As part of the Last Planner® System, pull planning is a great technique for planning collaboratively. We’ve used it effectively for everything from master planning and design through commissioning and owner turnover. It’s a great way to get a group to think and act like a team. When done well, it doesn’t just createa great plan, it sets the stage for outstanding project execution.
So what does it take to make a pull planning session really effective? We start with a standard meeting agenda, a very simple format for sticky notes, and an experienced facilitator. To make it really effective, wealso follow these three simple rules to help us get the right behaviors from the group.
place a note on the wall only when requested by your customer
Obviously, pull is at the heart of pull planning. This means that all work is done at the pull of the customer. So the electrician is completing her in-wall rough-in so that the drywaller, her customer, can start standing rock. The drywaller is hanging rock so that his customer, the painter, can begin work. By working backward from a project milestone, and only placing notes when a customer asks for it, we make sure that all work is pulled into the plan. The result is that work happens at the right time, not just whenever it can. This is the essence of pull planning and what makes it so much more effective than traditional scheduling exercises. Don’t be discouraged if pulling feels a bit awkward at first. Follow this rule and you’ll get real pull from your pull planning.
present each task out loud to the group
Collaboration means much more than just being in the room together while the plan is created. It means weunderstand each other’s work and plan together what is best for the entire team. By asking each participant to “present” their tasks to the group, we begin to get feedback and coordination of activities as the plan is developed. For example, the finish carpenter might have a note with the task “install cabinets in patient rooms”. If he only puts the note on the wall, other participants won’t understand the details of this work, or how it impacts them. When he “presents” the work to the group, he also says that he plans to start in room 6 and work clockwise around the floor ending at room 1. He also explains that the cabinets will come partially assembled and that his crew will be using the entire waiting room as a staging and assembly area. This conversation with the other project participants leads to questions, clarifications, and true collaboration among the team as they decide how this work will actually get done. Putting the note on the wall commemorates the discussion and coordination that happens in those conversations.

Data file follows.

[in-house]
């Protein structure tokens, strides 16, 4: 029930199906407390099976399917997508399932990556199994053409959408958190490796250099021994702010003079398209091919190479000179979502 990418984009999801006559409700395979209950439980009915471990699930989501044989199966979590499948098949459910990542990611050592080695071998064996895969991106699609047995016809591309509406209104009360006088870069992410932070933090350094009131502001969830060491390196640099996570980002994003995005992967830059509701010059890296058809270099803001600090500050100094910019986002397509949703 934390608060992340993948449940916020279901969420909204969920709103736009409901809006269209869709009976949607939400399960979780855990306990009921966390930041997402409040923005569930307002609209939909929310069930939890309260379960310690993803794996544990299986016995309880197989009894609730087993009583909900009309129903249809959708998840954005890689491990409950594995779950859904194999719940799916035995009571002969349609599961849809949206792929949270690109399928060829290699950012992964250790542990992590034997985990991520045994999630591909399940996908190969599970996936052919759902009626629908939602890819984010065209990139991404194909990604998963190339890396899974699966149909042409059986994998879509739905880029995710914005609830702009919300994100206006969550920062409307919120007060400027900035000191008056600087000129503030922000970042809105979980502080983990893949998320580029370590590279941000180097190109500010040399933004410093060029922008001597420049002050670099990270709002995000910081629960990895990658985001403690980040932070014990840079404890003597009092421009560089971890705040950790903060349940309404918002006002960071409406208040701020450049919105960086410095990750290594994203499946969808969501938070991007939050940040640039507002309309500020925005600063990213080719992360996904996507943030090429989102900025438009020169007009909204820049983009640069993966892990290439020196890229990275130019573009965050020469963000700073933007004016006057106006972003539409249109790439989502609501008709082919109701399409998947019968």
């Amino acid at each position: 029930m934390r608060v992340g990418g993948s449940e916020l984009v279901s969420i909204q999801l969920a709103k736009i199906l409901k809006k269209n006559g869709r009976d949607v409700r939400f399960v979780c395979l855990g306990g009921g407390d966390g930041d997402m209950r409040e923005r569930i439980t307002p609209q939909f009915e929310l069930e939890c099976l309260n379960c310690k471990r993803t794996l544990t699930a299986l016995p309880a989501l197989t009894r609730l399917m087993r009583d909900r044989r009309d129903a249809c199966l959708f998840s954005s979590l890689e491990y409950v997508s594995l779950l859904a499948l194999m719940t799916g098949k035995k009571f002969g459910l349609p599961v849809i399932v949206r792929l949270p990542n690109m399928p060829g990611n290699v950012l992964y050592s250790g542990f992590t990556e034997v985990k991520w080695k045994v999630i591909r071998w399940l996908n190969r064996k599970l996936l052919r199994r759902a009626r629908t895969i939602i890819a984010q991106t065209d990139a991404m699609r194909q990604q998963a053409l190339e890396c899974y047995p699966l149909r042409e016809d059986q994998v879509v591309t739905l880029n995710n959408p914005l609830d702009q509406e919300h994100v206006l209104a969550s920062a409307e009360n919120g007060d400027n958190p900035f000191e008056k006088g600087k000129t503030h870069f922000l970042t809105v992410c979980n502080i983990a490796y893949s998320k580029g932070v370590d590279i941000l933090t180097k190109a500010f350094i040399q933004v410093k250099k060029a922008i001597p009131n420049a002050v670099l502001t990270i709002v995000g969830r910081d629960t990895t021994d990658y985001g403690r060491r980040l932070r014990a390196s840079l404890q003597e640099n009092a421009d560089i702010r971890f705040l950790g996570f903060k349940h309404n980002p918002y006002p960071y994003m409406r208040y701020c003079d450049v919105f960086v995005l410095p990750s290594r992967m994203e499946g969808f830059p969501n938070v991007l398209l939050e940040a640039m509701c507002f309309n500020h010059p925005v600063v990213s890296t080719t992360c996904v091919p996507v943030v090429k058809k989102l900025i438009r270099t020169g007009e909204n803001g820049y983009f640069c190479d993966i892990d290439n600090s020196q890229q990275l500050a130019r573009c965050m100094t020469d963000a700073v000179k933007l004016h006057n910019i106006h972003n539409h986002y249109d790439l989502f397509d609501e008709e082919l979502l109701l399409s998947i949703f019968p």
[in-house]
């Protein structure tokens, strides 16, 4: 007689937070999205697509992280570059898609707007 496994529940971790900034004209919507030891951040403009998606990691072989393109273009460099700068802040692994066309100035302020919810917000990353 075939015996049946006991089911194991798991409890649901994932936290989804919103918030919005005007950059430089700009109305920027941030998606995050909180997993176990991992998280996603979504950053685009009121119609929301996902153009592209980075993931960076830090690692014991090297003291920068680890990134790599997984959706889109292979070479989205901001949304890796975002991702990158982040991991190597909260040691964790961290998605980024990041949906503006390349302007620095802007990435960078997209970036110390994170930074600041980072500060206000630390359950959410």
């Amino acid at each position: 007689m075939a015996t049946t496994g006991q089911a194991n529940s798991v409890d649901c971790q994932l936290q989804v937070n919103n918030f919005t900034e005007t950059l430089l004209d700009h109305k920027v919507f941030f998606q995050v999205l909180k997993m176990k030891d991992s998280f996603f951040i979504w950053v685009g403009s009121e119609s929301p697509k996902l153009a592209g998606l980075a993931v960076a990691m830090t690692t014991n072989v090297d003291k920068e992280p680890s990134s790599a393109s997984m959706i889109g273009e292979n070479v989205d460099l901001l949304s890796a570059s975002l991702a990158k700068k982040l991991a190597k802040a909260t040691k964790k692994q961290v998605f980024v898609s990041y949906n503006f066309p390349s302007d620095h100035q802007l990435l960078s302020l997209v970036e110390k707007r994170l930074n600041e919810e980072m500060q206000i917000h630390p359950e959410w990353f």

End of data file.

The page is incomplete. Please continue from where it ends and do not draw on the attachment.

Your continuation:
each task is a personal commitment; never move someone else’s note
The Last Planner System uses the power of reliable commitments to achieve reliable workflow. In pull planning, every note placed on the wall should be seen as a commitment from that performer to completehis work in a specific way. The ceiling installer agrees to install all the edge tiles first, the structural engineer agrees that the anchor bolt patterns will be included in the first design release package, and the owner agrees to make a decision about the generator location before the start of foundation concrete. These commitments are essential, and must be incorporated into every part of the work. In pull planning, each sticky note represents such a commitment.
By requiring each person to place and move his own notes, we cause the group to treat the work of others with respect and consideration. We also get individuals to work together when there is a problem that must be worked out. Imagine the mason, window installer and waterproofer standing at the wall with sticky notes in hand. In their conversation they determine who goes first, and how they’ll each get access to the work. This conversation causes them to make commitments about how they will work together. Now imagine them following their plan in the field as they share a scaffold, allow the waterproofer to complete his detailing first, and share responsibility for protecting the windows from mortar droppings. This tricky coordination in the field becomes simple when they make the commitments in advance during pull planning. Respecting the notes of others, just as you respect their work in the field, consistently leads to better commitments during planning.
Pull planning is a skill that must be learned and practiced by the participants and the facilitator. If not done correctly it can be a waste of time, or even worse, a demoralizing experience which leads to resignation and lack of interest in lean techniques. These three simple rules can help you have more effective pull planning every time. Give them a try and let us know what you think!